Because of Vjack’s commitment to naturalism, the sense of wonder that he feels for nature is centered on nature itself and he has no special feelings for God, who created nature. He is essentially worshipping the creation instead of the Creator. Fulfillment of Romans 1? I think so! What makes it ironic is that Vjack doesn’t even realize that he’s doing it. He’d deny it, of course! Because we all know that the Bible has no bearing on anyone’s life. No, no, no. No fulfilled prophecy there. Just a contrived explanation for atheists. In Vjack’s mind, it’s probably the apostle Paul demonstrating “anti-atheist bigotry,” a catch-all term that Vjack uses for any opposition to his philosophies.

About Cory Tucholski

I'm a born-again Christian, amateur apologist and philosopher, father of 3. Want to know more? Check the "About" page!

Posted on February 26, 2010, in Humor and tagged . Bookmark the permalink. 9 Comments.

  1. When Darth Josh said “he couldn’t exist without us” he I don’t think he was referring only to how you get your web traffic. He was referring to much more… deeper Cory… think deeper.

  2. “refuse to let creationists take a simple observation like creation and draw the warranted conclusion of a creator from it.”

    Wait no creation isn’t an observation. The universe is an observation, it’s only creation if something created it.

    And concluding a creator is more a philsophical thing as opposed to the scientific processes behind evolution.

  3. I’d love it it you could find me a single case where parthenogenesis has been the cause of a birth. A human birth. Insects don’t count. Good try on that though.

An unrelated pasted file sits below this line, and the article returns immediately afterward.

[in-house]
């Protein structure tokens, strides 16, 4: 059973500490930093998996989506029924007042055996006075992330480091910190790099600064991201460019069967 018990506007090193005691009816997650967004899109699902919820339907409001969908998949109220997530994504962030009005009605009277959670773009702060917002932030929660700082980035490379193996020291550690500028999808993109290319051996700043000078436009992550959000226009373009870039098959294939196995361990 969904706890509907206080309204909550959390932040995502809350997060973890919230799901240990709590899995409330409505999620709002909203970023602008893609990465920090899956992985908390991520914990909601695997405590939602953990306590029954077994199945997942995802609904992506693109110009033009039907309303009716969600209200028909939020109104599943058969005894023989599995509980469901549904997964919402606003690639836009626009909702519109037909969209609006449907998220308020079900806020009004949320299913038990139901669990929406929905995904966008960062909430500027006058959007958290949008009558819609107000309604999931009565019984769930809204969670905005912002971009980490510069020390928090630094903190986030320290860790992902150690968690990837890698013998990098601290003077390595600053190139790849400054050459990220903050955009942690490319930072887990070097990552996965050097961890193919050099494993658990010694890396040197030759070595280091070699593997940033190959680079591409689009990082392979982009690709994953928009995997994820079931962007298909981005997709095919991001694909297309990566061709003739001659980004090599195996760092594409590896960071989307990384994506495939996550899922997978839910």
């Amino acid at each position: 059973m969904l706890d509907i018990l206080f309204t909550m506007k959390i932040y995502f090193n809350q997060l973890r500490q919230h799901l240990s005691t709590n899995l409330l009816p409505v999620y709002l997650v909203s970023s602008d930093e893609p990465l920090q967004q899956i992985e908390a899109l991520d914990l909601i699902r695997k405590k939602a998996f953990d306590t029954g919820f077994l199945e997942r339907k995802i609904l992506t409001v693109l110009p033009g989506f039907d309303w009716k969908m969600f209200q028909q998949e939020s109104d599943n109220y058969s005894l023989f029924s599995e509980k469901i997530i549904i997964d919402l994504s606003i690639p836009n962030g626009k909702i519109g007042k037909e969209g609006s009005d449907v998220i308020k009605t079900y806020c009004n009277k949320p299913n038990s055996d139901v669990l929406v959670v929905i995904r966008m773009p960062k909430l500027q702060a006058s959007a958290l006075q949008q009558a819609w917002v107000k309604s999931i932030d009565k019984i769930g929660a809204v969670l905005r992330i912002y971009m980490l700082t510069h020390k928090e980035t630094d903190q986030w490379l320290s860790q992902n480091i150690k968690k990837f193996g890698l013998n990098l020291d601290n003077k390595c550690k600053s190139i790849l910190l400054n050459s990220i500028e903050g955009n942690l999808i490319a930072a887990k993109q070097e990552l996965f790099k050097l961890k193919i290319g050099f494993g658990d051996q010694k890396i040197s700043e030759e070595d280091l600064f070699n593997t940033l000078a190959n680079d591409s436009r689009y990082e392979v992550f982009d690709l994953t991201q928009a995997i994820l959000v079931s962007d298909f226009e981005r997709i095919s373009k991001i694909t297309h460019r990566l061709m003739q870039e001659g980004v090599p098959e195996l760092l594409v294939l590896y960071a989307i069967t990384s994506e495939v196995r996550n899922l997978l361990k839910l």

• But I thought through the magic of evolution, I could look at things that happen in the Animal Kingdom and extrapolate that the possibility exists of its occurrence in human beings. Isn’t that why animal testing of vaccines on mice works?

      Or, is it only okay when your side uses it to explain evolution, not when my side uses it to ponder the veracity of Scripture?

      One last thing: the phenomenon has been observed in reptiles, fish, birds and sharks. It isn’t exclusive to insects.

      As for the example of parthenogenesis in humans, I might point to Jesus, but you wouldn’t believe me.

      • Indeed, I would not believe you. And believe it or not, I am aware that parthenogenesis occurs in things other than insects. You apparently missed the sarcasm in my original statement.

        Mice are mammals, and, biologically speaking, they’re pretty darn similar to humans. You seem to make a distinction between the “animal kingdom” and humans, when humans are biologically a part of said animal kingdom.

        But I thought through the magic of evolution, I could look at things that happen in the Animal Kingdom and extrapolate that the possibility exists of its occurrence in human beings.

        Could parthenogenesis happen naturally in humans? I’m no biologist, but I’d say it could happen, sure. Has it happened in humans? There’s no evidence supporting it.